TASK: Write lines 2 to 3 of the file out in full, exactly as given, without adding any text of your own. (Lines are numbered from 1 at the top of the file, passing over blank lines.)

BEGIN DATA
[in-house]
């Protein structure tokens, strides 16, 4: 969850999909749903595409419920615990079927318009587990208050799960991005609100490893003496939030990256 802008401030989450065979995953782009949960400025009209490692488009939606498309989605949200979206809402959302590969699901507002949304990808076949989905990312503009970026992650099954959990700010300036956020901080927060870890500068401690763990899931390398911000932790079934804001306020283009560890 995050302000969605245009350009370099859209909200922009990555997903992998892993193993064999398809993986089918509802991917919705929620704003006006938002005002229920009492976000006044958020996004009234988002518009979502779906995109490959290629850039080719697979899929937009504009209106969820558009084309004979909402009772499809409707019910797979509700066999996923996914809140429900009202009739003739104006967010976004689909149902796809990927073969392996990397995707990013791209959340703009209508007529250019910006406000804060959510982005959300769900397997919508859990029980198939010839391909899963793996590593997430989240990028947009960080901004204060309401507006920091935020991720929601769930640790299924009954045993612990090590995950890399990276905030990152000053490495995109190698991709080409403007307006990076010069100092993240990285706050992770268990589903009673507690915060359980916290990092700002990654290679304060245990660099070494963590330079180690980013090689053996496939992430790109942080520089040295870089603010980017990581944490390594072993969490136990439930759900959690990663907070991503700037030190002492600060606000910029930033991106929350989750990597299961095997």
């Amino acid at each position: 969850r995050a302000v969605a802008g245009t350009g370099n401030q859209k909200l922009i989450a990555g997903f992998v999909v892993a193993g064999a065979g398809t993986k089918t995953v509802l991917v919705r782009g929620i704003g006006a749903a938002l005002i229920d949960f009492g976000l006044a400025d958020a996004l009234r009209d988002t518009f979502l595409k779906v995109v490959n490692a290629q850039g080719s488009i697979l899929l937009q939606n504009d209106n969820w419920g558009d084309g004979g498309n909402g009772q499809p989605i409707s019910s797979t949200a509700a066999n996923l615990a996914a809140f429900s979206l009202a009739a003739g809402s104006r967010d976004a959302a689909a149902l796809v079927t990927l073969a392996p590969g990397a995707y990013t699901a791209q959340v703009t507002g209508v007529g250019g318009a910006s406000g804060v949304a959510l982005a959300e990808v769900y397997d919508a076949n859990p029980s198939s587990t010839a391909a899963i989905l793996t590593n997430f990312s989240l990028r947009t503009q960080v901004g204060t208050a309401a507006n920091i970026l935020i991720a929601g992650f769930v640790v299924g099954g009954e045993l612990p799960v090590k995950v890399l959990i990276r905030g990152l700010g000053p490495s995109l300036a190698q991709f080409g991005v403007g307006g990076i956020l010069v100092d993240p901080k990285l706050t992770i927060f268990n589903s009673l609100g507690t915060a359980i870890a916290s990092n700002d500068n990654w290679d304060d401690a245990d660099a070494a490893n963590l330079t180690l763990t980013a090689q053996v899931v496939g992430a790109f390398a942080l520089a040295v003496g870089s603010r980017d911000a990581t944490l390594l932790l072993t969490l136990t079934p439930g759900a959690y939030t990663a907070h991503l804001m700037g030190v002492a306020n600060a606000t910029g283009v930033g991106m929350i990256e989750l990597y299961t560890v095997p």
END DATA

């Protein structure tokens, strides 16, 4: 969850999909749903595409419920615990079927318009587990208050799960991005609100490893003496939030990256 802008401030989450065979995953782009949960400025009209490692488009939606498309989605949200979206809402959302590969699901507002949304990808076949989905990312503009970026992650099954959990700010300036956020901080927060870890500068401690763990899931390398911000932790079934804001306020283009560890 995050302000969605245009350009370099859209909200922009990555997903992998892993193993064999398809993986089918509802991917919705929620704003006006938002005002229920009492976000006044958020996004009234988002518009979502779906995109490959290629850039080719697979899929937009504009209106969820558009084309004979909402009772499809409707019910797979509700066999996923996914809140429900009202009739003739104006967010976004689909149902796809990927073969392996990397995707990013791209959340703009209508007529250019910006406000804060959510982005959300769900397997919508859990029980198939010839391909899963793996590593997430989240990028947009960080901004204060309401507006920091935020991720929601769930640790299924009954045993612990090590995950890399990276905030990152000053490495995109190698991709080409403007307006990076010069100092993240990285706050992770268990589903009673507690915060359980916290990092700002990654290679304060245990660099070494963590330079180690980013090689053996496939992430790109942080520089040295870089603010980017990581944490390594072993969490136990439930759900959690990663907070991503700037030190002492600060606000910029930033991106929350989750990597299961095997």
């Amino acid at each position: 969850r995050a302000v969605a802008g245009t350009g370099n401030q859209k909200l922009i989450a990555g997903f992998v999909v892993a193993g064999a065979g398809t993986k089918t995953v509802l991917v919705r782009g929620i704003g006006a749903a938002l005002i229920d949960f009492g976000l006044a400025d958020a996004l009234r009209d988002t518009f979502l595409k779906v995109v490959n490692a290629q850039g080719s488009i697979l899929l937009q939606n504009d209106n969820w419920g558009d084309g004979g498309n909402g009772q499809p989605i409707s019910s797979t949200a509700a066999n996923l615990a996914a809140f429900s979206l009202a009739a003739g809402s104006r967010d976004a959302a689909a149902l796809v079927t990927l073969a392996p590969g990397a995707y990013t699901a791209q959340v703009t507002g209508v007529g250019g318009a910006s406000g804060v949304a959510l982005a959300e990808v769900y397997d919508a076949n859990p029980s198939s587990t010839a391909a899963i989905l793996t590593n997430f990312s989240l990028r947009t503009q960080v901004g204060t208050a309401a507006n920091i970026l935020i991720a929601g992650f769930v640790v299924g099954g009954e045993l612990p799960v090590k995950v890399l959990i990276r905030g990152l700010g000053p490495s995109l300036a190698q991709f080409g991005v403007g307006g990076i956020l010069v100092d993240p901080k990285l706050t992770i927060f268990n589903s009673l609100g507690t915060a359980i870890a916290s990092n700002d500068n990654w290679d304060d401690a245990d660099a070494a490893n963590l330079t180690l763990t980013a090689q053996v899931v496939g992430a790109f390398a942080l520089a040295v003496g870089s603010r980017d911000a990581t944490l390594l932790l072993t969490l136990t079934p439930g759900a959690y939030t990663a907070h991503l804001m700037g030190v002492a306020n600060a606000t910029g283009v930033g991106m929350i990256e989750l990597y299961t560890v095997p």